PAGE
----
Australia considers fast-track visas for white South African farmers

Australia is investigating what visas can be offered to white South African farmers who are facing violence and land seizures at home

South Africa rebuked an Australian government minister on Wednesday for suggesting white South African farmers needed help from a "civilised country" and should get special visas due to the "horrific circumstances" they faced at home.

According to a report in the Telegraph, Dutton cited the "horrific circumstances" of land seizures as a reason for Australia to give white SA farmers preferential treatment.

It is not clear whether Dutton was referring to farm-murder statistics, or the South African government's recent undertaking to explore land expropriation without compensation.

"It must be stated again that the South African president, the Minister of Land Affairs, and [the] Minister of International [Relations and Cooperation] have said in a number of public platforms, and also when engaging with stakeholders, that the process of land redistribution would be orderly, within South African laws and [take] into consideration both social and economic impact", Mabaya said.

"We call on organisations like AfriForum who are spreading wrong information to cause panic and fear to refrain from doing so. That threat does not exist".

But the South African Government has dismissed fears expressed by Mr Dutton for the safety of the farmers, saying its citizens are not in danger.

Home Affairs Minister Peter Dutton, who oversees immigration, said they deserve "special attention" and is examining whether they can be accepted into Australia through refugee or humanitarian visas.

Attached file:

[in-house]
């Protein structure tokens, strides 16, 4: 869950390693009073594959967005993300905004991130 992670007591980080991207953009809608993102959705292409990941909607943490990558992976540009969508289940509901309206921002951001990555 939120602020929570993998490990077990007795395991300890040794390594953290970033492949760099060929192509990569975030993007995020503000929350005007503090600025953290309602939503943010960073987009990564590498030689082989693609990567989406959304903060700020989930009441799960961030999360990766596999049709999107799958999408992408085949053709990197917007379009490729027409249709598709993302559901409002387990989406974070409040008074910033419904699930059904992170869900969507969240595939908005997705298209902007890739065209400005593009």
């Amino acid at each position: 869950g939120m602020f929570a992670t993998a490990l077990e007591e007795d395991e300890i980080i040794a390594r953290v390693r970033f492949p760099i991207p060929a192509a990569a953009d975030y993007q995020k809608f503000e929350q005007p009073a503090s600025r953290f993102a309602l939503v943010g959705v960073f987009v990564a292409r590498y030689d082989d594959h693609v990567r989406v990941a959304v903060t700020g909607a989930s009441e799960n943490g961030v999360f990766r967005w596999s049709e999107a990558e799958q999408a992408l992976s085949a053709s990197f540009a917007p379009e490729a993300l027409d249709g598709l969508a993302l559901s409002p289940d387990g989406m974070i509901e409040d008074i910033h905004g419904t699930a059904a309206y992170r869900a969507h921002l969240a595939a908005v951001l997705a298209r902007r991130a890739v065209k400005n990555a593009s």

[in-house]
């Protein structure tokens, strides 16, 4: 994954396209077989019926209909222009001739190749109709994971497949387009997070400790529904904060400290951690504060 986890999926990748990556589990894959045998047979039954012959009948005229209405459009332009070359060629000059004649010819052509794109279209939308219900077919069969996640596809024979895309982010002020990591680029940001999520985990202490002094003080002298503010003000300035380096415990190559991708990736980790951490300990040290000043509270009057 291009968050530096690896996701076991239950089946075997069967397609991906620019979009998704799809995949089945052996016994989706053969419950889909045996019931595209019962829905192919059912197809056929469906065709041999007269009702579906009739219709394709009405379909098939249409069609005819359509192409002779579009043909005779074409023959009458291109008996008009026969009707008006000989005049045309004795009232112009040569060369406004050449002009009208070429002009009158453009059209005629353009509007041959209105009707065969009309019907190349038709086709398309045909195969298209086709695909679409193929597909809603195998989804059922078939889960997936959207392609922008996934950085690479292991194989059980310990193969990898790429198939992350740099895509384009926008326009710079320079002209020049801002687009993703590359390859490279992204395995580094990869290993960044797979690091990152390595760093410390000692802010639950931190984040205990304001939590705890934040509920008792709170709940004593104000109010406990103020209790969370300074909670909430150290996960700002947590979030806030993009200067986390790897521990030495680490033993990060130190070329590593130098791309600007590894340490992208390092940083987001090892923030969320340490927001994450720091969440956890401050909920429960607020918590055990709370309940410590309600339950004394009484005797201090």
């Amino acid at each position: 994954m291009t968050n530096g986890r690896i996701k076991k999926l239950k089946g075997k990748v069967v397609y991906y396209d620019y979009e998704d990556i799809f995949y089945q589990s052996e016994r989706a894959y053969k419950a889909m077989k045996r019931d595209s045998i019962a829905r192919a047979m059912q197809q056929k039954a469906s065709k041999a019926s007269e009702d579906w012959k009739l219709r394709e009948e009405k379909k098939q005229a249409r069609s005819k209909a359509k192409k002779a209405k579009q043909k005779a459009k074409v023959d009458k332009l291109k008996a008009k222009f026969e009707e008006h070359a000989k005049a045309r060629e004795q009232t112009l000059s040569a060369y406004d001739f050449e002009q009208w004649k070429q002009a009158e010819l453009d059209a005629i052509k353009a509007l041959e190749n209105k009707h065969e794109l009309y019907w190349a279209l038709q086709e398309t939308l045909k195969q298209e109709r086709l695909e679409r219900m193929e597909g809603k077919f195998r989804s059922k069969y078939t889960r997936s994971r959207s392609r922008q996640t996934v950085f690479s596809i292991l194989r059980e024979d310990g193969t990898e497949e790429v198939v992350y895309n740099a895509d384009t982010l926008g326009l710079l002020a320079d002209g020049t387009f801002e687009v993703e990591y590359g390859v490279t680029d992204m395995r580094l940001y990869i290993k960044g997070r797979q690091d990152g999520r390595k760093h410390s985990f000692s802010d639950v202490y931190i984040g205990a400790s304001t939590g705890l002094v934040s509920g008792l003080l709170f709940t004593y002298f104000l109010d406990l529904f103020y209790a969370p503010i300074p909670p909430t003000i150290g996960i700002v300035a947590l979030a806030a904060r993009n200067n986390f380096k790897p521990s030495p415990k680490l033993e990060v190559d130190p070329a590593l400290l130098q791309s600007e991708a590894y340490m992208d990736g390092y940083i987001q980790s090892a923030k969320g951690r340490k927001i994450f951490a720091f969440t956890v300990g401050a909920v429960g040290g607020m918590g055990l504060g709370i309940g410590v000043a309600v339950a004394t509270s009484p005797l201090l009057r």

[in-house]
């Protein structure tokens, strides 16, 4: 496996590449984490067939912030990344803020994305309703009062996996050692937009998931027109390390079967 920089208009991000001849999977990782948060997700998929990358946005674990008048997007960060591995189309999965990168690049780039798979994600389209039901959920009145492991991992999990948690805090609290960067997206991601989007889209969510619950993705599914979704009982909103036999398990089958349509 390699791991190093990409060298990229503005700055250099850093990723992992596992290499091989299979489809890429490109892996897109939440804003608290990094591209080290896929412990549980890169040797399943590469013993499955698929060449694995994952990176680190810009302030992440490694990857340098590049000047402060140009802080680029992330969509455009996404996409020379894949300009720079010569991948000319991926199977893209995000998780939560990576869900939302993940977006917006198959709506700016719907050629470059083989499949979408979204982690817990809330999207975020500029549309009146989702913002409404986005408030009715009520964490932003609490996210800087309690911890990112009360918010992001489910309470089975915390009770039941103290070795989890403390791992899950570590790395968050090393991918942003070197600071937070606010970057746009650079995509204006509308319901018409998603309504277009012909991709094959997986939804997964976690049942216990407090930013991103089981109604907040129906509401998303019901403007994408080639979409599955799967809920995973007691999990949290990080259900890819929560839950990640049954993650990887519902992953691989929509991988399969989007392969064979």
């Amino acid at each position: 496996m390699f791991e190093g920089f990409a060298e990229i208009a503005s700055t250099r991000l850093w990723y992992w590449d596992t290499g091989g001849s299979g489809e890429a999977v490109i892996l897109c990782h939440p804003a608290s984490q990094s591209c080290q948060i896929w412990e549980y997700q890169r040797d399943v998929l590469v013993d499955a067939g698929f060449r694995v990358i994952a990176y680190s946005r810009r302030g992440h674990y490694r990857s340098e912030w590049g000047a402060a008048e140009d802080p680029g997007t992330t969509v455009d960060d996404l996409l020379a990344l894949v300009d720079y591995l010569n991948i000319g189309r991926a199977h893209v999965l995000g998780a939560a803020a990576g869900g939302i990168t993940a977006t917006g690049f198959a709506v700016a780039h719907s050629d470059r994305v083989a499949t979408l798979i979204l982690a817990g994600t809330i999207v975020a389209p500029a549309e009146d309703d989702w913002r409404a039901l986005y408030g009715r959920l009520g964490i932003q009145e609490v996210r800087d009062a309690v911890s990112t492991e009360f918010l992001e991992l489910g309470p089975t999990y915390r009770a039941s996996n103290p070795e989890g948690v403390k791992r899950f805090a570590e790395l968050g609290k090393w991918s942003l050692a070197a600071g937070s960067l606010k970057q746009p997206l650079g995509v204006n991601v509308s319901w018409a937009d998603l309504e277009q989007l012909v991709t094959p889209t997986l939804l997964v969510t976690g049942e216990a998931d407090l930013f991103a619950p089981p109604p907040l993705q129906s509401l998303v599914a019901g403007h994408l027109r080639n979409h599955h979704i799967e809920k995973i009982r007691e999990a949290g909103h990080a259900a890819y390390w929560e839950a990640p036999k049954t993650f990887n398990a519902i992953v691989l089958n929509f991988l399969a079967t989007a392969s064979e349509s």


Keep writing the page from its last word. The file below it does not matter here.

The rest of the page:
But deputy chief executive Ernst Roets said most South Africans would prefer to stay on home soil. "It is unfortunate that he made such statements on the whim of his views", Masithela said.

Farm worker Mogoala Justice Ratalele (L) stand near his boss farmer Hans Bergmann (R) after an incident in which he was held at gunpoint for the theft of the chainsaw that he was working with, on November 2, 2017, in Tzaneen, South Africa.

"It must be addressed from a socioeconomic position".

Past year the October 30th #BlackMonday protests were organised after civil rights group AfriForum released figures claiming the murder rate for South African farmers was 156 per 100,000 - putting it well above the already high national average and making farming arguably the most risky occupation in the world outside a warzone.

Such is the level of violence in South Africa that thousands of mainly white, Afrikaans-speaking farmers have taken to the streets to protest and plead for help.

"We would not want our food producers to emigrate, but it is a huge decision".



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